“Show hospitality to one another without grumbling.”
You may remember that last week Mark spoke about verse 8 and its emphasis on love. That verse is worthy of our continued mediations. “Above all, keep on loving one another, for love covers a multitude of sins.” That verse emphasizes the priority that love must play in our lives. It takes precedence over everything else. We may breeze over those characters as we read them, but they are some of the loftiest in all of Scripture: “Above all.”
We Reformed folks don’t typically think in these terms. We usually phrase it like this, “Above all, keep on pressing for perfection in doctrine.” Or we say something to that affect. “Above all, make sure that you get every “i” dotted and every “t” crossed when it comes to the five points of Calvinism or the doctrines of predestination.”
Now, you know me as a guy who likes heavy hitting doctrine. You know me as someone who puts a great emphasis on Reformed theology and the doctrine that is laid down in the Westminster Standards. But it is interesting that Peter doesn’t do that. He says that the thing that is to take the highest priority in our lives ought to be love.
For some of us, I think that is a sermon in and of itself. We could glean a lot from that if we spend the day meditating on its implications. But this morning, I want us to focus on verse 9, and on what it says. But it is important to see how verse 9 relates to verse 8. In most of our Bibles, there is a period at the end of verse 8, and verse 9 appears as a completely new sentence. But that is not the way the way it should be. Verse 9 is actually a continuation of verse 8. In all reality, it should read, “Above all, keep on loving one another from the heart, for love covers a multitude of sins, showing hospitality to one another, without grumbling.”
Why do I start this message with this little exegetical lesson? It’s because Peter here tells us that one of the chief ways we “keep on loving one another” is by this thing we call hospitality.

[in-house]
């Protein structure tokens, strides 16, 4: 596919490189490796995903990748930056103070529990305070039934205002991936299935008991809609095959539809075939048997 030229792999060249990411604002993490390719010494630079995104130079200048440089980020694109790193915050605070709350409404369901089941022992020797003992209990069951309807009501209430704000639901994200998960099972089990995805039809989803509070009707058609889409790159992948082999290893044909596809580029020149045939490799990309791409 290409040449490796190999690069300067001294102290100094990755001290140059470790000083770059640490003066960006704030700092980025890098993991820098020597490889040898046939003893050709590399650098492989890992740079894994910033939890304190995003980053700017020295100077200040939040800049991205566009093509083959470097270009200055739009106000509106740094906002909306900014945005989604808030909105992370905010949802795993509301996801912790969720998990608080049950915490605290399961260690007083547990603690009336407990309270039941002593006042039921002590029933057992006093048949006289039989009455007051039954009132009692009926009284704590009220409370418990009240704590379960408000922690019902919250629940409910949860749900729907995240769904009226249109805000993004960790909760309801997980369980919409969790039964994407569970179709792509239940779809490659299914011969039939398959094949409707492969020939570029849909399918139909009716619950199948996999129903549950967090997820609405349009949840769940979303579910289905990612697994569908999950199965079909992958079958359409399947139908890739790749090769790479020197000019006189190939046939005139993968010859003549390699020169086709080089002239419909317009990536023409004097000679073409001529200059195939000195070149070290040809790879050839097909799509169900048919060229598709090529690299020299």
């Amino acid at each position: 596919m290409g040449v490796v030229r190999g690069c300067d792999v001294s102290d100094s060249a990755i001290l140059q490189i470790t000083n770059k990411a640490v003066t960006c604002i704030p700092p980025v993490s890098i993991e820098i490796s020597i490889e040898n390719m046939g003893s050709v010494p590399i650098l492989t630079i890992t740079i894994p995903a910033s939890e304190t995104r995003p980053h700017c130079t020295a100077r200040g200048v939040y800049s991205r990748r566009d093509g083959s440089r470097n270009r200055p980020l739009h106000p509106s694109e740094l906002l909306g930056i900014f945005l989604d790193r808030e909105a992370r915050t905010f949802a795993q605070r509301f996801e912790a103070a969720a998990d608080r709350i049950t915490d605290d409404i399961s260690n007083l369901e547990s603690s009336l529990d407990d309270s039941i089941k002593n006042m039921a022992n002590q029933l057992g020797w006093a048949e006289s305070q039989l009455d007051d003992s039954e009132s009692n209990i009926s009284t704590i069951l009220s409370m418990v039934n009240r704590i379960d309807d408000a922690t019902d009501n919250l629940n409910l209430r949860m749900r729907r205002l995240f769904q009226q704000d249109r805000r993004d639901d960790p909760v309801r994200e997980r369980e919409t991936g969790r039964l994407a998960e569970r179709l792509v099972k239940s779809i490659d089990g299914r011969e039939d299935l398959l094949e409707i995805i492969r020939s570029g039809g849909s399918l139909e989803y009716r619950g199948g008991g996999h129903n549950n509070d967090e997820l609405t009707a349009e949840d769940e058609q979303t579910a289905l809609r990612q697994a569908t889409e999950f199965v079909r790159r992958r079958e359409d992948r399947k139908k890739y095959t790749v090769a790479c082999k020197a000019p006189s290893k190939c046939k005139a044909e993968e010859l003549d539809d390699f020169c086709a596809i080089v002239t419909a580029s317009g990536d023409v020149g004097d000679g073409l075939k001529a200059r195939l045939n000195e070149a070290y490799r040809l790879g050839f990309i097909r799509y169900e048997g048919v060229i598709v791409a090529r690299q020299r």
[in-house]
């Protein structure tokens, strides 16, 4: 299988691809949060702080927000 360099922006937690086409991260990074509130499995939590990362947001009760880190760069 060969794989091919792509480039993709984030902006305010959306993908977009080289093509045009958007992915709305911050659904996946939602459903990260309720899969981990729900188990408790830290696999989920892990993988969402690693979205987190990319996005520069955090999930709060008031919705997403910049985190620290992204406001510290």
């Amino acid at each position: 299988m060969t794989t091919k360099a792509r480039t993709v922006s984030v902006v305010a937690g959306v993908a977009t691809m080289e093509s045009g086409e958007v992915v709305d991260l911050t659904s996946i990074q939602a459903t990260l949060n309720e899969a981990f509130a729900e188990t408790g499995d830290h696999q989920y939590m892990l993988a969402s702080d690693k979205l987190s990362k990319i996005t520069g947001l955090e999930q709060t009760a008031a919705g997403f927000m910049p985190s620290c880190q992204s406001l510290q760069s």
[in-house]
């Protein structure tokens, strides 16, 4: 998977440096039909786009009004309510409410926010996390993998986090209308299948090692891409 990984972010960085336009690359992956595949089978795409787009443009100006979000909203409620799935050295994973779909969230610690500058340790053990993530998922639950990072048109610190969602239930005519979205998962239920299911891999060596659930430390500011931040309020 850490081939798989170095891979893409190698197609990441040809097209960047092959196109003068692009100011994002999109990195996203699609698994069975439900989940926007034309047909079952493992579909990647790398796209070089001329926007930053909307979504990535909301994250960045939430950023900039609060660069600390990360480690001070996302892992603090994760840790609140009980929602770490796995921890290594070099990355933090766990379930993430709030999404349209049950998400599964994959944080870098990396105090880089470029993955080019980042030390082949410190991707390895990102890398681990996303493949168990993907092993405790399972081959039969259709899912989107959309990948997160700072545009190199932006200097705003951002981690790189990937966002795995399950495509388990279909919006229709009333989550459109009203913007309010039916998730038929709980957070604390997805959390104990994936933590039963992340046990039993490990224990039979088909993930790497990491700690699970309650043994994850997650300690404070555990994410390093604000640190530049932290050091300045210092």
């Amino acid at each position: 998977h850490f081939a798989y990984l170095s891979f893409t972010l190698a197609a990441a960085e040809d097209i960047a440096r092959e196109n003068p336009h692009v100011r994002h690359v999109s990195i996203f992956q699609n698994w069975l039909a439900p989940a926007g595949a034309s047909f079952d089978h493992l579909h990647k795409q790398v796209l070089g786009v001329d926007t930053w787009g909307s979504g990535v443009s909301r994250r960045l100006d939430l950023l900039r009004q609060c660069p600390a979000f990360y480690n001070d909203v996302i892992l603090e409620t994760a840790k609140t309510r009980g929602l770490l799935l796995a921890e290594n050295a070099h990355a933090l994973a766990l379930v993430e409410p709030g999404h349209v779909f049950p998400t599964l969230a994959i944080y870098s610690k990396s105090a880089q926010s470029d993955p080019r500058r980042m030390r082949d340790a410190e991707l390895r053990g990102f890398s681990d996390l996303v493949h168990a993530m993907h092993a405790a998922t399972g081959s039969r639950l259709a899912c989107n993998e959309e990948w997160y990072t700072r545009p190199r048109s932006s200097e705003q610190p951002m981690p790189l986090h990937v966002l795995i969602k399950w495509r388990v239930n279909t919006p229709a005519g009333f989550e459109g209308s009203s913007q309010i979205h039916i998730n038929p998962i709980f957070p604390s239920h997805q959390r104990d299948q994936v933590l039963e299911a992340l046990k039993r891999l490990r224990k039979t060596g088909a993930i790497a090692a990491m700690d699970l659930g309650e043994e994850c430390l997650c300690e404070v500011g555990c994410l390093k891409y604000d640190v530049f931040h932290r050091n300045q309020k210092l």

Peter wants you to understand that hospitality is not something that is ancillary to our faith. It isn’t something that is to rate down the charts for us or be an after thought. Peter is saying that love is to be our foremost aim in life, and hospitality is one of the chief ways we express this love.
So as we come to this passage, I want you to keep that in mind. For that will help you see how important this message is today. Hospitality is to be one of our defining traits as Christians. It is that important.
But I would assume, that if you are like most people, hospitality is not something you’ve thought much about. Or, if you are like me, you’ve thought a lot about hospitality, but don’t practice much.
We live in a day that there isn’t much interaction between people. We are a disconnected bunch. We don’t see a lot of people interacting on this kind of personal and intimate level.
But the Bible says that we need to interact on a level much deeper than what you can do on facebook. We need to cultivate deep and meaningful relationships. We need to really reach out and love one another. And the way we do that is through this thing we call hospitality.
And in this passage Peter shows us what is involved in true Christian hospitality. And this morning I want you to understand that God calls us show hospitality by opening our homes and opening our hearts.
As you think about hospitality, I want you to understand that true hospitality means doing something that is quite counter-cultural today. It means having an open house.
I. True hospitality means having an open house
Verse 9 starts off by saying, “Show hospitality to one another.” The Greek word here is rather interesting. It is a compound word. Literally it means “Love of strangers.” And what is the greatest way of loving a stranger? It is by having them into your home and making them feel welcome.
So Peter is essentially telling us not to treat each other as strangers. He’s saying we need to open our homes to one another and fellowship together in places that are more convenient (more conducive) than at our local churches.